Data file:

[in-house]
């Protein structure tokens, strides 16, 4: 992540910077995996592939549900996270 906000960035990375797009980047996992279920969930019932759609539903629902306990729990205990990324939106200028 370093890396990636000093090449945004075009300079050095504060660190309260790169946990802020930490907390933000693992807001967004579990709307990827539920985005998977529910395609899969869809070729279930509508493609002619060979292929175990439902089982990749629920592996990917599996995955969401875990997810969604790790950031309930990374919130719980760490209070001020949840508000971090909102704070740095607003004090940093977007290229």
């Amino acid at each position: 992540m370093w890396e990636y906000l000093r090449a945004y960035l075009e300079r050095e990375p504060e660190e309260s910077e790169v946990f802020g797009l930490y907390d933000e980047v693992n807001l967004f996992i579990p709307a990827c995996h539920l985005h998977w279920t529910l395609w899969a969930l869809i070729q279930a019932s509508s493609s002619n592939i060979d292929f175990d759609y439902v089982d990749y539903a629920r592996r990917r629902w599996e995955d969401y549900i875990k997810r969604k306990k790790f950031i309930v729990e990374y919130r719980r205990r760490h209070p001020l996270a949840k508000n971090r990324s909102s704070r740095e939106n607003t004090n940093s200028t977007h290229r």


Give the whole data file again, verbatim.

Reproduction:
[in-house]
């Protein structure tokens, strides 16, 4: 992540910077995996592939549900996270 906000960035990375797009980047996992279920969930019932759609539903629902306990729990205990990324939106200028 370093890396990636000093090449945004075009300079050095504060660190309260790169946990802020930490907390933000693992807001967004579990709307990827539920985005998977529910395609899969869809070729279930509508493609002619060979292929175990439902089982990749629920592996990917599996995955969401875990997810969604790790950031309930990374919130719980760490209070001020949840508000971090909102704070740095607003004090940093977007290229």
């Amino acid at each position: 992540m370093w890396e990636y906000l000093r090449a945004y960035l075009e300079r050095e990375p504060e660190e309260s910077e790169v946990f802020g797009l930490y907390d933000e980047v693992n807001l967004f996992i579990p709307a990827c995996h539920l985005h998977w279920t529910l395609w899969a969930l869809i070729q279930a019932s509508s493609s002619n592939i060979d292929f175990d759609y439902v089982d990749y539903a629920r592996r990917r629902w599996e995955d969401y549900i875990k997810r969604k306990k790790f950031i309930v729990e990374y919130r719980r205990r760490h209070p001020l996270a949840k508000n971090r990324s909102s704070r740095e939106n607003t004090n940093s200028t977007h290229r």